Aside from his work, his interests are “confusion, heartbreak, rootlessness, dark rooms, and cheap hotels.” He likes ghost towns too, as do I. John moved to Albuquerque, New Mexico, in 2009 after spending the previous decade in California, Minnesota, Georgia, and Tennessee. He writes that he “loves the desert, realizes it doesn’t care too much about him, and thinks that’s all as it should be.
John works as the project manager at the Sevilleta Long-Term Ecological Research Program in Albuquerque. Explaining his blog’s name, City Of Dust, John said, “lots of people think the name is a reference to the desert, but it really alludes to the dry, red soil of Georgia.”
For a good while John covered Georgialina—my country of explorations. “For some time,” he said, “I spent my mornings and nights in Georgia and my days in South Carolina.”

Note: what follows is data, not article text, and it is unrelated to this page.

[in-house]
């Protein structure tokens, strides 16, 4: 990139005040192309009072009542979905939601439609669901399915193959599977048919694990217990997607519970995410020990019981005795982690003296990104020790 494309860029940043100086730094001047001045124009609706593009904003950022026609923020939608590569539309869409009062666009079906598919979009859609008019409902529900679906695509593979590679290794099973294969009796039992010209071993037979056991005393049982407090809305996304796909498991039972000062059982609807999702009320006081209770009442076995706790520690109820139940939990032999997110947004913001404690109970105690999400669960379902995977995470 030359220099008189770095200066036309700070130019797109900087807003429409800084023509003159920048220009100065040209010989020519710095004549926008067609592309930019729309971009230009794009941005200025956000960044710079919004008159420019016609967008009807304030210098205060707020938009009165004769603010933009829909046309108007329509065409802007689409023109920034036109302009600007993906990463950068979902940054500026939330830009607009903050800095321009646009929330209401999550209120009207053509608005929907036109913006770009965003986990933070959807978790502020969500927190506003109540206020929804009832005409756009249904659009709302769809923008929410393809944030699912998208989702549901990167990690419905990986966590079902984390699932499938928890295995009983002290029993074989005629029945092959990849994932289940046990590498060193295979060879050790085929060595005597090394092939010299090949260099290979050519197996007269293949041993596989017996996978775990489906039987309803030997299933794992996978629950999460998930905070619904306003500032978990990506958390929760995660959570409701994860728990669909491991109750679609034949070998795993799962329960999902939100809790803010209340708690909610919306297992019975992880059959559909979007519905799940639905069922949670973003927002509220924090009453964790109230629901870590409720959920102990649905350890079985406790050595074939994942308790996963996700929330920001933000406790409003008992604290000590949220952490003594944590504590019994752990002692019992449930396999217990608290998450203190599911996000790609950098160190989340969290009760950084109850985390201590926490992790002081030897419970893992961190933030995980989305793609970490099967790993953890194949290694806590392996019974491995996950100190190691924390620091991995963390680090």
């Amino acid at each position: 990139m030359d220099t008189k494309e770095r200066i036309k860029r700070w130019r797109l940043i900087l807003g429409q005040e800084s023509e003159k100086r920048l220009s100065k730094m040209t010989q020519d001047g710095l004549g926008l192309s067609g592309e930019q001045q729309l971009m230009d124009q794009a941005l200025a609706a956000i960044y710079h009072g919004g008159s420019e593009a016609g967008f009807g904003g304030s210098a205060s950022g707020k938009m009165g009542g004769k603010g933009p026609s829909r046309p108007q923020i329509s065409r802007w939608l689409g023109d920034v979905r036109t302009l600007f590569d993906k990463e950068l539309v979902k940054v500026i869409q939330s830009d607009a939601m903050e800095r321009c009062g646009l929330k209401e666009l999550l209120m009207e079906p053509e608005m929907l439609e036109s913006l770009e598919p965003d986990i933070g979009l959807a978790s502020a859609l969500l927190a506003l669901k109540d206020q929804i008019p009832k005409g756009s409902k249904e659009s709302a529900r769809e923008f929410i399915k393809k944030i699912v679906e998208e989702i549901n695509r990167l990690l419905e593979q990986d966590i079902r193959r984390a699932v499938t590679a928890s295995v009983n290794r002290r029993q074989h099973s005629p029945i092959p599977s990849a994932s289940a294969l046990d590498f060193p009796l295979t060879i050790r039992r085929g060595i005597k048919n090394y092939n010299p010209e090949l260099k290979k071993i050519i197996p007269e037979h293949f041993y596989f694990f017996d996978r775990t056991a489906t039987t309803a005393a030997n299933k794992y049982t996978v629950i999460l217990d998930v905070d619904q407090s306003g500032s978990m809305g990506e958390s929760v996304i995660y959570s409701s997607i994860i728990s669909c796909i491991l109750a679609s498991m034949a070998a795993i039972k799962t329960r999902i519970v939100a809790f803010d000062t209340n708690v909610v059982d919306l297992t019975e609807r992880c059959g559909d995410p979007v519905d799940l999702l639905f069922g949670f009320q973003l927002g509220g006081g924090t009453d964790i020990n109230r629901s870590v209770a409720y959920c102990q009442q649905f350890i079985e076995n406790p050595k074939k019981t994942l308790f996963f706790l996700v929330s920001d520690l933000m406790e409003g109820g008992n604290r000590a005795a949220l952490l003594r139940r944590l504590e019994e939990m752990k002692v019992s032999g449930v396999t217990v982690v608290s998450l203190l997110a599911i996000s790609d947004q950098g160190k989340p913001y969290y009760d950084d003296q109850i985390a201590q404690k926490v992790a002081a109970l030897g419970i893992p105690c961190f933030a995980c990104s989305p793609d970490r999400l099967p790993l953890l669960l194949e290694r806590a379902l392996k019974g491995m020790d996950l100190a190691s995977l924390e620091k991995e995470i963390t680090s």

Much of that time was in and around Augusta. That’s how I discovered his blog while researching the Great Augusta Fire. Since then, in one of life’s surprises that proves the world is a small place, John and I crossed paths again thanks to the Carolina Bay book I’m writing.
Hankinson and Haugh Bricks, North Augusta
John’s botanical background led him to Savannah River Site where he studied vegetation change in bays at SRS for his thesis. His professor, Becky Sharitz, along with Linda Lee, accompanies Robert and me to SRS on our bay missions.
“If not for Becky,” said John, “I wouldn’t have ended up in Georgia/South Carolina and might never have taken a serious photograph. The South is such a photogenic place and I was happy to find that Augusta—a city that doesn’t always have the best reputation—still caught my eye in a big way.”
John didn’t start City of Dust until he finished graduate school in the fall of 2004. By that time, he had moved back to Minnesota. He had a large number of photos from Georgia and South Carolina and felt compelled to get them out there. “I’d been considering how best to do that for a while, actually. I hadn’t really thought about documenting the histories of the buildings and locations until I began writing the blog and then it came naturally.”